A major LP wants to put a provision in its side letter that you’d rather the broader LP base didn’t elect — do you have to offer it around?
This depends on how the Most Favoured Nations clause is constructed, according to John Rife, an associate in the London office of Debevoise & Plimpton. MFNs are often size-based, meaning LPs can only elect the benefit of provisions granted to LPs with commitments equal to or less than their own.
“If the fund has such a commitment-based MFN, and if the major LP is the largest (or one of the largest) LPs, the sponsor may be comfortable granting the side letter provision on the basis that it will not be capable of being widely elected by other investors,” Rife says.
If the GP really only wants to offer these provisions to one specific investor, it should consider whether there’s a non-contractual way to meet the LP’s needs.
“In an industry that is focused on building long-term partnerships, a non-contractual commercial understanding is often as valuable as a legally-binding side-letter provision.”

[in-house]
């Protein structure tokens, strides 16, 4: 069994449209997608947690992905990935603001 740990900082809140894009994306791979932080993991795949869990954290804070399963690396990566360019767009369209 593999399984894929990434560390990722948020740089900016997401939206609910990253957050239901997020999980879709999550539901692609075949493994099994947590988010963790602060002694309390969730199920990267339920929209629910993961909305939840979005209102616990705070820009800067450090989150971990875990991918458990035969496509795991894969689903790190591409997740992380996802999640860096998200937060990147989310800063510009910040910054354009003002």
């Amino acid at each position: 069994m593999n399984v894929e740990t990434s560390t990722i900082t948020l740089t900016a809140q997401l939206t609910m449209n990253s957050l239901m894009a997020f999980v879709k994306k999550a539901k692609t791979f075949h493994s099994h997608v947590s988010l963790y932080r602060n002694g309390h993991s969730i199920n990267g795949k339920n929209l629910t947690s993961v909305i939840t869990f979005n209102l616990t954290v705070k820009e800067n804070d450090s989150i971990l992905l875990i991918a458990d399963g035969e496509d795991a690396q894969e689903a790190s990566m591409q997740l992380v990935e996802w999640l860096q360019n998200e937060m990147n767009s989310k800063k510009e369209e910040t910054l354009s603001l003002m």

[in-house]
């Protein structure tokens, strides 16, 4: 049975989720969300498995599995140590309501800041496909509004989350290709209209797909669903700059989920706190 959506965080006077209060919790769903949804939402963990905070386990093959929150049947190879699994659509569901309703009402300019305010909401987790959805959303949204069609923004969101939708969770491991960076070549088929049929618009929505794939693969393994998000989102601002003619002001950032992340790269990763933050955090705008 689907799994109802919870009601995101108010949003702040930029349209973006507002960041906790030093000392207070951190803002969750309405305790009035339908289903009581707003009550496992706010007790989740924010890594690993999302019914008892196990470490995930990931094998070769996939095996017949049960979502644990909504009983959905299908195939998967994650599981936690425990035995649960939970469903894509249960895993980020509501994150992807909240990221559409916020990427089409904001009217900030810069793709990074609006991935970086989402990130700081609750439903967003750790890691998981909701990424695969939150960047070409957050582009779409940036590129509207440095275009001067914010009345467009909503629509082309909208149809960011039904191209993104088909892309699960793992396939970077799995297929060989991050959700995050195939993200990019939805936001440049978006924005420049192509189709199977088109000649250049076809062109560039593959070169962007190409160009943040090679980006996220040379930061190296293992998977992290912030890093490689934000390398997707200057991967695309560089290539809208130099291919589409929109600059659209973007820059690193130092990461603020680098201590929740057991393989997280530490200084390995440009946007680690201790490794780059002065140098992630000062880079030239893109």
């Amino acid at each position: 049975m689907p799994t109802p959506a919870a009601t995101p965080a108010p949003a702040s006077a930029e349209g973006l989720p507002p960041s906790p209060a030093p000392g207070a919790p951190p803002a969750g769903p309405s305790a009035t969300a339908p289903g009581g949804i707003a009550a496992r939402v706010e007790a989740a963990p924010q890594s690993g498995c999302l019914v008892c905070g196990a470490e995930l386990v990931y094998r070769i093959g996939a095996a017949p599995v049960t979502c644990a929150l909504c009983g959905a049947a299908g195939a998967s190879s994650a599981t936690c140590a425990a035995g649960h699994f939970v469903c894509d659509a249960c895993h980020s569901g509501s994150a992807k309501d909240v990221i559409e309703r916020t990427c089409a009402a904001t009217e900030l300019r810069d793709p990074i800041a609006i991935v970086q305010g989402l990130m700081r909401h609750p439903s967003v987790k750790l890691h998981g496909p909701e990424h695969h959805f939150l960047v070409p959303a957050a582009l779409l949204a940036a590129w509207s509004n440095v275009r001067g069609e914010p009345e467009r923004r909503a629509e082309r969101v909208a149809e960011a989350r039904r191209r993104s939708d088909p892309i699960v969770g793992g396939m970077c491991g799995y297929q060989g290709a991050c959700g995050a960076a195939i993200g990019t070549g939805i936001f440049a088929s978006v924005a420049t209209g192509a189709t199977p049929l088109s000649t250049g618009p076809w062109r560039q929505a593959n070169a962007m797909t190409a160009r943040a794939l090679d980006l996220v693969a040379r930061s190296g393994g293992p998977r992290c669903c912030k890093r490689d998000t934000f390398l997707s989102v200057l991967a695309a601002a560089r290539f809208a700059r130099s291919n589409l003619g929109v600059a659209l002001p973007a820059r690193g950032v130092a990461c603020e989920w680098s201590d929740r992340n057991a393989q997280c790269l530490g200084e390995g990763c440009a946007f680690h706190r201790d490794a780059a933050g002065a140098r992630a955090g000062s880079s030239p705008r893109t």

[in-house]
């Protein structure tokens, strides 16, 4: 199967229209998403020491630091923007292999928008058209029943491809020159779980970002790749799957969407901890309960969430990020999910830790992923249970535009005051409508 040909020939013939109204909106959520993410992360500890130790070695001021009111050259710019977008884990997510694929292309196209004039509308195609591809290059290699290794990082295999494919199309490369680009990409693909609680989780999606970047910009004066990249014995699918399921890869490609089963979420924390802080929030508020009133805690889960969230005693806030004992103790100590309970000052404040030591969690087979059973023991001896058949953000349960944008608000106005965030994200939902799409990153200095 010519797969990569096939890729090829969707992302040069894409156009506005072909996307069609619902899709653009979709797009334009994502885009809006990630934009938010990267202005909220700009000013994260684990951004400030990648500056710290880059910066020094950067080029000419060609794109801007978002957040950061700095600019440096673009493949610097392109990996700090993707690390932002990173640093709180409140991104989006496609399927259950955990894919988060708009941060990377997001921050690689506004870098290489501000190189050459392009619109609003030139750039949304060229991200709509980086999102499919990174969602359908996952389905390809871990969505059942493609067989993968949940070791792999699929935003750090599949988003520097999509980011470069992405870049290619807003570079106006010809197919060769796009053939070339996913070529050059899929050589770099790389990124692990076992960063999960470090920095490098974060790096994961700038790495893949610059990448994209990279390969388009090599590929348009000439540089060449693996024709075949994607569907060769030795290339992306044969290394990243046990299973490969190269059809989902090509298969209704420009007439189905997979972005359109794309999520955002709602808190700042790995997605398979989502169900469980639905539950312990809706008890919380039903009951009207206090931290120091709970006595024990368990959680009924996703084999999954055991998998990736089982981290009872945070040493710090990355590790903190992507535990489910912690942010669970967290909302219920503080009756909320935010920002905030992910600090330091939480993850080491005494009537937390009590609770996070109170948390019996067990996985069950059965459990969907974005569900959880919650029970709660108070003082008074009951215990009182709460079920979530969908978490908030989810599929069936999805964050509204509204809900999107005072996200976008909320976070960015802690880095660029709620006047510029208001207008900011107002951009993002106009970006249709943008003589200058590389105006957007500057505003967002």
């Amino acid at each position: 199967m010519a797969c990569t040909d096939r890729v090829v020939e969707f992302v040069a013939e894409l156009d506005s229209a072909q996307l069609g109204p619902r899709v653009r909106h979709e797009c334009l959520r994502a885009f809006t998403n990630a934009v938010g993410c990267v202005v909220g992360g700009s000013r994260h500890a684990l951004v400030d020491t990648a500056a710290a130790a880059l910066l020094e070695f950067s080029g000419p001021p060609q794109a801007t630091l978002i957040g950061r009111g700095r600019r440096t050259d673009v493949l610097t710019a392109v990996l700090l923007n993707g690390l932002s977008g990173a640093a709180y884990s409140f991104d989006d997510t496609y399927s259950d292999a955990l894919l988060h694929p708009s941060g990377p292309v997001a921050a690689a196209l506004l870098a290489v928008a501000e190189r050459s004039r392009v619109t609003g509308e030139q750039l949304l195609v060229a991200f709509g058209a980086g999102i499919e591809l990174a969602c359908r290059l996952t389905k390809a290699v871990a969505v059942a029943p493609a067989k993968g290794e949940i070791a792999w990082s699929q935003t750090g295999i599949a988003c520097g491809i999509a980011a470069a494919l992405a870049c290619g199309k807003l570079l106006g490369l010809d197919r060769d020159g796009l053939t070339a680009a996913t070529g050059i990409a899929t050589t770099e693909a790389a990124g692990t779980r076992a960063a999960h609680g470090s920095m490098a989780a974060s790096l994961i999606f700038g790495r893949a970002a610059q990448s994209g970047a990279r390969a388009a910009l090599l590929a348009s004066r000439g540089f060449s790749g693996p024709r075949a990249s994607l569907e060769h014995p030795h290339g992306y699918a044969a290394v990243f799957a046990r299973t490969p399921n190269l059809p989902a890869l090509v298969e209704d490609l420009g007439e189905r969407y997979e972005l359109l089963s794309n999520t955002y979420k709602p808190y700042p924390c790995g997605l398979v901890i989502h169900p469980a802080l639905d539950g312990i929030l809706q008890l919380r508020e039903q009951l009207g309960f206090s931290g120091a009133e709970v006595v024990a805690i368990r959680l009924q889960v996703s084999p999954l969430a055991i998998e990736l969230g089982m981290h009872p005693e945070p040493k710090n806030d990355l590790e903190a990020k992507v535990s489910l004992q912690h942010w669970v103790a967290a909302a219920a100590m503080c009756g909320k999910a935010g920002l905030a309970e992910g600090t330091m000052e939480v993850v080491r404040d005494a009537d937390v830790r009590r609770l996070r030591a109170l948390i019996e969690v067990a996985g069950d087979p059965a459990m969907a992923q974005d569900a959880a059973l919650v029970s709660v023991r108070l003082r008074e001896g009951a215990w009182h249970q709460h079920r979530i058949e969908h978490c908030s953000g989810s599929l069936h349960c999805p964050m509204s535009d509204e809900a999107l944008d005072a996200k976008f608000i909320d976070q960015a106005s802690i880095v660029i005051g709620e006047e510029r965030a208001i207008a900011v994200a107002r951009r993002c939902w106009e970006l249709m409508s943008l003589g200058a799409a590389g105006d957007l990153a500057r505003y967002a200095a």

A top dealmaker leaves halfway through fundraising and investors are nervous — how do you reassure them?
Turtle identifies two areas investors will worry about if a key dealmaker leaves: is this person the “investment engine of the firm”, whom you will struggle to make good investments without; and does the departure say something negative about your culture?
To address the first, showcase the remaining team members’ capabilities, analyse their roles in completed deals and demonstrate a strong continuing pipeline of opportunities.
For the second, reassure investors the firm is still a positive place for the remainder of the team.
“Obviously it’s disappointing when someone leaves, but it can be a good thing because it frees up economics for other people and can create space for others to step up,” Turtle says, adding those remaining may even be more motivated after the departure.
Don’t ignore the situation, says Coleman.